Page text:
Wednesday, October 31, 2007

Taking a Stand.

In the recent Democratic debate, Senator Hillary Clinton showed her mettle in the face of tough questioning. Apparently the words 'yes' and 'no' are not in her vocabulary. For all the Republicans disheartened by our own candidates (and I admit, I'm one of them), Charles Krauthammer has some good advice. Besides, do we really want this for the next four years?

Monday, October 29, 2007

Second Chances.

Michael Yon is an independent writer and former soldier working in Iraq. He chronicles the war from the soldier's viewpoint, telling the story as it is, in a way that is not reported by the Mainstream Media. I like to think of him as a modern-day Ernie Pyle.

By now, the Scott Thomas Beauchamp/TNR story is old news, but I wanted to share with you Yon's follow-up to the story.

"In fact, the commander said Beauchamp, having learned his lesson, was
given the chance to leave or stay."

He stayed. I don't have any other comment on this; read Yon's piece, and undertsand why our troops are the best of the best.

Saturday, October 27, 2007

You're Beautiful, Baby.

Unless you happen to live in DC, that is.

I like looking at attractive people as much as the next person, but in my experience a beautiful appearance does not equate to a beautiful heart. I was driving to work one morning and heard a local talk radio host make fun of all the gamers that were in town for Gen Con, a yearly gathering of role-playing game enthusiasts. I don't remember what his specific comment was, but it had something to do with them being geeks and having no life.

I'm a gamer(retired), and I'll freely admit that we're geeks. We take pride in it. But I also can say that for all their quirks, gamers are some of the most loving and caring people I've met, who make friends for life and would do anything for their friends. It's a pity that so-called normal people rarely look beyond our propensity for wearing cloaks and shouting "+4 Battle axe? Leave my wife alone!" to see it.


Here it is: my 100th post. I've been racking my brain over the last few days for a topic to write about. But I saw this post and got to thinking how much bloggers obsess over numbers; we track subscribers, hit counts, page visits and views, posts, comments...bean counters extraordinaire we are.

Well, for this one post I'm bucking the trend. It's a throw-away. I'll still check my hit counts and page views. But my goal is and has been to share my thoughts. If you agree or disagree, admire or revile, thanks for reading.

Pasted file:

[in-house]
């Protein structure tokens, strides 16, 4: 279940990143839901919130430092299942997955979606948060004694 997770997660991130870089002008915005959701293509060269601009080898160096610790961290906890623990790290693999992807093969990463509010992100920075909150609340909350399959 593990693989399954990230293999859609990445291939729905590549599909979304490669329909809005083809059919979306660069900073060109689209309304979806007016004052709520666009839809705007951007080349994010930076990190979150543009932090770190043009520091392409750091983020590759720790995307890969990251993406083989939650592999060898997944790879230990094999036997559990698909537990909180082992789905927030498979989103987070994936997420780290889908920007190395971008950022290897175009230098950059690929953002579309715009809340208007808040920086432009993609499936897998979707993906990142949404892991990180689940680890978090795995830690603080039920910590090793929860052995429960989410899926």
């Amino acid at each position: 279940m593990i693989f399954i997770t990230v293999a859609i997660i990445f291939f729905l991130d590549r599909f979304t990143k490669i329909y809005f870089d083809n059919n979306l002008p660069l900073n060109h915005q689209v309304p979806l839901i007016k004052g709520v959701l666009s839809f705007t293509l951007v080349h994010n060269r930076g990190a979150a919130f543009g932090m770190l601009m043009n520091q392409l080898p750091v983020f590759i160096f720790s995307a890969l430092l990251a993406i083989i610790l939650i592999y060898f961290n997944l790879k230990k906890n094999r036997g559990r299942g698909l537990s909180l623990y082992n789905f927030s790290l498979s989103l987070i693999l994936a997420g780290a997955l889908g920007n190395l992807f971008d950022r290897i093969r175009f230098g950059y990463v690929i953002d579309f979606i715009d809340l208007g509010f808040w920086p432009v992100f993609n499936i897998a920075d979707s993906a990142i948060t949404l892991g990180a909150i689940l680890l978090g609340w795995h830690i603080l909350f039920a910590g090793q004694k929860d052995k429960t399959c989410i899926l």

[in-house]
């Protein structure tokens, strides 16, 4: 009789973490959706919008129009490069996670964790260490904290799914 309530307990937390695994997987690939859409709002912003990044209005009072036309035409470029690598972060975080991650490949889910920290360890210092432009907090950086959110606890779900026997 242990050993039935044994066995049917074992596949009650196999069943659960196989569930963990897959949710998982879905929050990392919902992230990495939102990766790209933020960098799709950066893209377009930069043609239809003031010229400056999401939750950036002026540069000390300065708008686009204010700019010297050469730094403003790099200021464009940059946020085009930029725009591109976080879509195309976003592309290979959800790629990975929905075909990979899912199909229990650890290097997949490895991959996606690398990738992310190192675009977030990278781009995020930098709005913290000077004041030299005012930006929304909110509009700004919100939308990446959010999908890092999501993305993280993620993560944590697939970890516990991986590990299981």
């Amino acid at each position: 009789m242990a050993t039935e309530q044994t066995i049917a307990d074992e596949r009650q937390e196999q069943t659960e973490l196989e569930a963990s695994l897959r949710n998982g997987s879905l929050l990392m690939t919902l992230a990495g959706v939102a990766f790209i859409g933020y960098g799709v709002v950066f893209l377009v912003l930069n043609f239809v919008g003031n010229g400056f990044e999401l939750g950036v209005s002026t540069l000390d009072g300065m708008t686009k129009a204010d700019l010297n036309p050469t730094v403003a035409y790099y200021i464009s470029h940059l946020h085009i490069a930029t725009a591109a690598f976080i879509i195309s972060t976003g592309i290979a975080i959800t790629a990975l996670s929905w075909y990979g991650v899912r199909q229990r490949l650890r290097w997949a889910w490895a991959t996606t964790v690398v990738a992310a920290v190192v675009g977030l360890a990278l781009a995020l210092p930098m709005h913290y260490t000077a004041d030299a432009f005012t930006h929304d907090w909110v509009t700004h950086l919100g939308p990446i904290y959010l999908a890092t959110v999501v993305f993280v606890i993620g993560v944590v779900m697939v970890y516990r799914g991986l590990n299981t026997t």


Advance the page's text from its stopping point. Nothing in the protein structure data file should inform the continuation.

Monday, October 22, 2007

The Very Best?

Yesterday saw the conclusion of one of the most interesting Formula One championship seasons in recent years. Lewis Hamilton, rookie sensation and points leader going in, flubbed the first lap then suffered mechanical problems which set him well back in the field, costing him the title. Fernando Alonso, his teammate and two-time champion, drove a steady race to a lackluster finish. This left it to an improbable Kimi Raikkonen to come from third in the points to capture the drivers' title by winning the race. I'll say I wasn't displeased by this as I feel that since McLaren were (rightly) disqualified from the Constructors' Championship, their drivers should have been as well. F1 commentators are fond of calling it a 'team sport.'

What really struck me, however, was not the race but a segment in the pre-race coverage on Speed Channel. Each of the top three drivers was asked, "If something unfortunate happens to prevent you winning the championship, which driver would you like to win?"

To which all three replied with some variation on, "If I can't win it, I really don't care who does." Amazing. Not one had the courtesy or the guts to say, "I think so-and-so should win." It shows the depths of self-centeredness that Formula One has sunk to in the last few decades.

Contrast this with today's Indy Car drivers: each year the Indianapolis Star asks the participants in the 500 mile race a similar question. Most will name another driver, often a teammate. Better yet is Jackie Stewart, himself former F1 champion driver, speaking about his experience in leading the 1966 Indy 500:

"You know, I thought later, 'I could have won this thing!' But the
team won; Graham [Hill] won."

Quite a change in the last 40 years. Formula One drivers are called the best in the world. The most skilled? Maybe. The best quality? I don't think so.

Saturday, October 20, 2007

Coolest Vid of the Day.